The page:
NH3 target index (1990 = 100) 88.32 88.32 88.32 88.32 88.32 88.32 88.32 88.32 88.32 88.32
PM2.5 target index (2000 = 100)
2020
SO2 index (1990 = 100)
NOx index (1990 = 100)
NMVOC index (1990 = 100)
NH3 index (1990 = 100)
PM2.5 index (2000 = 100)
SO2 target index (1990 = 100) 7.592
NOx target index (1990 = 100) 48.213
NMVOC target index (1990 = 100) 48.479
NH3 target index (1990 = 100) 85.706
PM2.5 target index (2000 = 100) 78.376
Figure EN09-2: Emissions of air pollutants by sector in 2013
Sources: 

National Emission Database, Slovenian Environment Agency, 2015

Show data
SO2 NOx NH3 NMVOC PM2.5
Energy supply kt 7.36 9.31 0 4.21 0.15
Industry kt 2.28 3.26 0 1.03 0.86
Transport kt 0.06 25.89 0.44 5.3 1.5
Wide use kt 0.51 2.91 0 7.67 8.99
Nonenergy sectors kt 1.09 1.53 17.01 15.11 0.67
TOTAL kt 11.29 42.89 17.45 33.32 12.16
Figure EN09-3: Emission trends of ozone precursors, acidifying substances and particulate matter
Sources: 

National Emission Database, Slovenian Environment Agency, 2015

Show data
1990 1991 1992 1993 1994 1995 1996 1997 1998 1999
Ozone precursors Index (2000 = 100) 131.6 123 117.9 120.4 122.3 121.2 127.5 123 111.5 100.9
Acidifying substances Index (2000 = 100) 168.6 156.5 161.5 158.9 155.9 120.2 115.9 118.5 111.1 100
Particulate matter Index (2000 = 100)
Ozone precursors [kt] 187.2 175 167.8 171.2 174 172.5 181.4 175 158.6 143.6
Acidifying substances [kt] 8.9 8.3 8.5 8.4 8.2 6.4 6.1 6.3 5.9 5.3
Particulate matter [kt]
2000 2001 2002 2003 2004 2005 2006 2007 2008 2009
Ozone precursors Index (2000 = 100) 100 99 99 96 92.4 89.4 89.1 87.3 89.6 81.8
Acidifying substances Index (2000 = 100) 100 82.6 84 81.1 72.4 66.3 52.4 52.1 51.4 48
Particulate matter Index (2000 = 100) 100 87.8 88.4 85.8 79.9 75.3 65.6 65 65.4 59.8
Ozone precursors [kt] 142.3 140.8 140.8 136.6 131.4 127.2 126.7 124.3 127.4 116.4
Acidifying substances [kt] 5.3 4.4 4.4 4.3 3.8 3.5 2.8 2.8 2.7 2.5
Particulate matter [kt] 127 111.5 112.3 109 101.5 95.7 83.3 82.6 83.1 75.9
2010 2011 2012 2013
Ozone precursors Index (2000 = 100) 80 79.4 77.3 73
Acidifying substances Index (2000 = 100) 46.4 46.3 45.3 43.8
Particulate matter Index (2000 = 100) 58.1 58.9 57.6 55
Ozone precursors [kt] 113.9 112.9 109.9 103.8
Acidifying substances [kt] 2.4 2.4 2.4 2.3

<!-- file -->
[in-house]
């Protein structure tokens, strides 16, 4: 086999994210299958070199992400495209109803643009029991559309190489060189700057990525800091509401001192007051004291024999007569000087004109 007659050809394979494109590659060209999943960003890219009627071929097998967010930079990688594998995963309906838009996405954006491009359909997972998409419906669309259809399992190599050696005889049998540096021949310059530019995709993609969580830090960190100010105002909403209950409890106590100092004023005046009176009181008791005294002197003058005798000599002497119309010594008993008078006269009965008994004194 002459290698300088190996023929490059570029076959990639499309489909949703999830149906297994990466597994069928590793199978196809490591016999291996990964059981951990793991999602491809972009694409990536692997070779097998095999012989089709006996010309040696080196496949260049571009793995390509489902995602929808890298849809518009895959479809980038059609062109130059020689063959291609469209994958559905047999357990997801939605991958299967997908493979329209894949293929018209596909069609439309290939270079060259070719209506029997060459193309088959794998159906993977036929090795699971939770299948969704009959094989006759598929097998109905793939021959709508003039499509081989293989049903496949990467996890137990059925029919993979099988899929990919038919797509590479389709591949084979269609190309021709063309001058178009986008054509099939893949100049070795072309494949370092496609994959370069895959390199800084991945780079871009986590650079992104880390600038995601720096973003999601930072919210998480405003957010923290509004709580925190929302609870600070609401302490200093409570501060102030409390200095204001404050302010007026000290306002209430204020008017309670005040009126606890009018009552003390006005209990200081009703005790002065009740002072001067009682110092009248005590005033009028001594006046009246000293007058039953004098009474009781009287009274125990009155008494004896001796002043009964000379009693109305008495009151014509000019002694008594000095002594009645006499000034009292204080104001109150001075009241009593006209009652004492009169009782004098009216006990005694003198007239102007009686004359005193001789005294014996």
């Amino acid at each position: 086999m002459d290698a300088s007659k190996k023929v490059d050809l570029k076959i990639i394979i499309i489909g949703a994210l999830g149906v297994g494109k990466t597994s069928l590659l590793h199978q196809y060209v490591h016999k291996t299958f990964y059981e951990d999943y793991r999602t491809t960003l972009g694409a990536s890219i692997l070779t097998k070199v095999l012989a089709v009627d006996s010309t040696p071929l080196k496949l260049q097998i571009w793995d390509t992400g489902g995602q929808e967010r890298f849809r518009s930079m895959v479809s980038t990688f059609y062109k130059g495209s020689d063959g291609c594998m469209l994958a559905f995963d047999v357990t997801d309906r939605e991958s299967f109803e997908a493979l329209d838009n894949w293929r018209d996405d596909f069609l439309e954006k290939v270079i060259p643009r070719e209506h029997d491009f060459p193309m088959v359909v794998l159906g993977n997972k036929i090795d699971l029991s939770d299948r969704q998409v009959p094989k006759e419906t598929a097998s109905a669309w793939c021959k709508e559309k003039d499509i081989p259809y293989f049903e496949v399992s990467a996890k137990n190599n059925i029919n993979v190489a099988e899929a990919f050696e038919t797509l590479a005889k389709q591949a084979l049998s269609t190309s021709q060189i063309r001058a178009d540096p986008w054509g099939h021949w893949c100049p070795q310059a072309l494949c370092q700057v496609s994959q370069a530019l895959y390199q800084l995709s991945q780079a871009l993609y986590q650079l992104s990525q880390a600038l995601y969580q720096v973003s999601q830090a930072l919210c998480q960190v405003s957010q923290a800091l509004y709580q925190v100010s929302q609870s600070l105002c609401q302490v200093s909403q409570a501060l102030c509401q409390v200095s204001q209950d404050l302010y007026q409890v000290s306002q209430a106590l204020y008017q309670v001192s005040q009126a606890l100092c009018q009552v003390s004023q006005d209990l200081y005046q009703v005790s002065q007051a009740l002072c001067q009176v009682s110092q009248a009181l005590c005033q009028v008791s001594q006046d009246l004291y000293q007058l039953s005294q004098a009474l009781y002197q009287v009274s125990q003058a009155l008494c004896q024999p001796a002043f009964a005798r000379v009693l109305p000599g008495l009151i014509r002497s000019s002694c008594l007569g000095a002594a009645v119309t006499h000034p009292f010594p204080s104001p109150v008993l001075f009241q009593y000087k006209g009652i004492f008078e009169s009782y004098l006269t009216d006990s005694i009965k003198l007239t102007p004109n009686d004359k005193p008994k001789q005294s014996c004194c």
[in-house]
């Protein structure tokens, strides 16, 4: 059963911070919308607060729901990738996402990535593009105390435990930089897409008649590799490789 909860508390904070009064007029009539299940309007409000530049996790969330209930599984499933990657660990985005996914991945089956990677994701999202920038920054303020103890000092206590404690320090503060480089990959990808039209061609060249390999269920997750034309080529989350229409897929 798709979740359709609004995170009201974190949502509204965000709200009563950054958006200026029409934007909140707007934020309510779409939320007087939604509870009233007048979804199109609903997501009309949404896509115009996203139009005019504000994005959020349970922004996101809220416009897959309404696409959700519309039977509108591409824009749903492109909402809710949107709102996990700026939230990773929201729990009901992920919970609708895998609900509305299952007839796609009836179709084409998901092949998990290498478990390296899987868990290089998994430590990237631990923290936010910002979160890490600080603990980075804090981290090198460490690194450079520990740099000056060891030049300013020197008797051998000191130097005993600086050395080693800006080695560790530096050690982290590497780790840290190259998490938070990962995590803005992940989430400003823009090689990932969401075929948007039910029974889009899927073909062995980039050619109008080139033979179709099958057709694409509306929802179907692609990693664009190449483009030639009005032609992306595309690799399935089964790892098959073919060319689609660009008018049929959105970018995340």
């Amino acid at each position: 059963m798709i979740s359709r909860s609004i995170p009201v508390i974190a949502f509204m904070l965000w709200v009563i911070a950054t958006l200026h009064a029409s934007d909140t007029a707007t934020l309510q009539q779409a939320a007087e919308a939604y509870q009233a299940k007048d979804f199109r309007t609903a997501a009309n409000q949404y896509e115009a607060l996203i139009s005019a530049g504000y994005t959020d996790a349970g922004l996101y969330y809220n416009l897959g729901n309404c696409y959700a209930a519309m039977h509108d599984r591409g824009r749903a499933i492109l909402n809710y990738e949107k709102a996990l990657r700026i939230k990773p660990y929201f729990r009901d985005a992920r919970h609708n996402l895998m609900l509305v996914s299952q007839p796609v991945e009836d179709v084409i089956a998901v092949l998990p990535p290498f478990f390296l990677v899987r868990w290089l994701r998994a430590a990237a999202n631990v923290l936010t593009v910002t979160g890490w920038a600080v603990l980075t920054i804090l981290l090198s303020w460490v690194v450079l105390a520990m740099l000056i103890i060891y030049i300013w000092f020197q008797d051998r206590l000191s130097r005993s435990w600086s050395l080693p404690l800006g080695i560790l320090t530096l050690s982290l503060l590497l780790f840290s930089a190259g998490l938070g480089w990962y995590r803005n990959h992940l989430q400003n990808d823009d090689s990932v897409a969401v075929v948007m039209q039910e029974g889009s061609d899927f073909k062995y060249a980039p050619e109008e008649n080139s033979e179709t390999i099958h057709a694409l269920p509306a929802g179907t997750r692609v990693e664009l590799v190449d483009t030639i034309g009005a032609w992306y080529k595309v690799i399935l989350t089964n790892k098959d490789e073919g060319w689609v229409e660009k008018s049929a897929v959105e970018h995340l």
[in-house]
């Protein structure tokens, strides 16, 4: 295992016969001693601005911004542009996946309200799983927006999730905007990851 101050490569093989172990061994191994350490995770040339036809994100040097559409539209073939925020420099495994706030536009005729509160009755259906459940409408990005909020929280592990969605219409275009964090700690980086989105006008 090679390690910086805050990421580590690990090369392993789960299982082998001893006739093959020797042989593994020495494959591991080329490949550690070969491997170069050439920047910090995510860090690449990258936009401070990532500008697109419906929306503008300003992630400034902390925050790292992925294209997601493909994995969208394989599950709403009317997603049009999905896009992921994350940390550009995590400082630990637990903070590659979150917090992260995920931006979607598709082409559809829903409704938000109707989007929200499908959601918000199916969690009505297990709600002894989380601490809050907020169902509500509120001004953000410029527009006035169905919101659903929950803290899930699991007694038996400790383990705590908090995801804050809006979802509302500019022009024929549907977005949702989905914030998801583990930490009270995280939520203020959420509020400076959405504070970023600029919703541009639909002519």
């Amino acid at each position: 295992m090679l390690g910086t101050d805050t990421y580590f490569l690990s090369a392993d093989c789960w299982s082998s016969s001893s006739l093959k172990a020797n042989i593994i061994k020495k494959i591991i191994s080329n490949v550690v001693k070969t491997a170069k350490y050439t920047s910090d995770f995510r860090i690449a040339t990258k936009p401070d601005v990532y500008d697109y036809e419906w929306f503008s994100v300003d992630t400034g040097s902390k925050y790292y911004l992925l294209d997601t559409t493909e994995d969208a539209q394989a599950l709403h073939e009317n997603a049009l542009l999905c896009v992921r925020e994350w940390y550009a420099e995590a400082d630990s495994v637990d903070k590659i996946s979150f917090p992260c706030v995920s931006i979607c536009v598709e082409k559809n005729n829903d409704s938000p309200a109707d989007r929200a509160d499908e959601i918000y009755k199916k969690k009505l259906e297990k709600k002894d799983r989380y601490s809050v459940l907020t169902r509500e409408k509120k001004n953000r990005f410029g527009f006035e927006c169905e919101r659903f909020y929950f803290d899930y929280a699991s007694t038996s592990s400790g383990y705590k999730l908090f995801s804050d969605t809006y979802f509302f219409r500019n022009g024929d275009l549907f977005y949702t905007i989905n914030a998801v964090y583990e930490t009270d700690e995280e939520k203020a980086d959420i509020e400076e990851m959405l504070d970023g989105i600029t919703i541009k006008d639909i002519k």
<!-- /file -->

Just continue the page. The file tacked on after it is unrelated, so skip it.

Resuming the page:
Particulate matter [kt] 73.9 74.8 73.2 69.9
Figure EN09-4: The stucture of total emissions for acidifying substances, ground-level ozone precursors and primary and secondary particulate matter in 2013
Sources: 

National Emission Database, National Greenhouse Gas Emissions, Slovenian Environment Agency, 2015

Show data
Acidifying Ground-level ozone Particulate matter
PM_10 - en kt 0 0 12.23
PM_10 - non-en kt 0 0 2.62
SO2 - en kt 0.32 0 5.51
SO2 - non-en kt 0.03 0 0.59
NOx - en kt 0.9 50.47 36.4
NOx - non-en kt 0.03 1.86 1.34
NH3 - en kt 0.03 0 0.28
NH3 - non-en kt 1 0 10.89
NMVOC - en kt 0 18.21 0
NMVOC - non-en kt 0 15.11 0
CO - en kt 0 16.34 0
CO - non-en kt 0 0.76 0
CH4 - en kt 0 0.19 0
CH4 - non-en kt 0 0.9 0
TOTAL kt 2.31 103.84 69.86
PM_10 - en % 17.51
PM_10 - non-en % 3.75
SO2 - en % 13.8 7.89
SO2 - non-en % 1.47 0.84
NOx - en % 38.9 48.6 52.11
NOx - ne-en % 1.43 1.79 1.92
NH3 - en % 1.13 0.41
NH3 - non-en % 43.28 15.58
NMVOC - en % 17.54
NMVOC - non-en % 14.55
CO - en % 15.73
CO - ne-en % 0.74
CH4 - en % 0.18
CH4 - non-en % 0.87
TOTAL % 100 100 100
Figure EN09-5: Emissions of acidifying substances, ozone precursors and particulate matter in 2013
Sources: 

National Emission Database, National Greenhouse Gas Emissions Database, Slovenian Environment Agency, 2015

Show data
Acidifying Ground-level ozone Particulate matter
Energy supply kt 0.43 15.93 12.44
Industry kt 0.14 5.91 5
Transport kt 0.59 40.52 24.94
Wide use kt 0.08 22.84 12.06
Non-energy sector kt 1.07 18.64 15.43
TOTAL kt 2.31 103.84 69.86
TOTAL - ENERGY SECTOR kt 1.24 85.2 54.43
Energy supply % 18.7 15.34 17.8
Industry % 6.14 5.69 7.15
Transport % 25.55 39.02 35.7
Wide use % 3.43 22 17.26
Non-energy sector % 46.18 17.95 22.09
TOTAL % 100 100 100
TOTAL - ENERGY SECTOR % 53.82 82.05 77.91
Figure EN09-6: Changes in emissions of acidifying substances, ozone precursors and particulate matter in the period 2000-2013
Sources: 

National Emission Database, National Greenhouse Gas Emission Database, Slovenian Environment Agency, 2015

Show data
Acidifying Ground-level ozone Particulate matter
Energy supply % -84.8 -30.5 -78.1
Industry % -32.4 -29.2 -25.8
Transport % -17.4 -37.6 -9.8
Wide use % -64.2 12.2 -12
Non-energy sector % -18 -27.6 -30
TOTAL % -56.2 -27 -45
TOTAL - ENERGY SECTOR % -68.8 -26.9 -48.1
Energy supply kt 2.8 22.9 56.9
Industry kt 0.2 8.4 6.7
Transport kt 0.7 64.9 27.6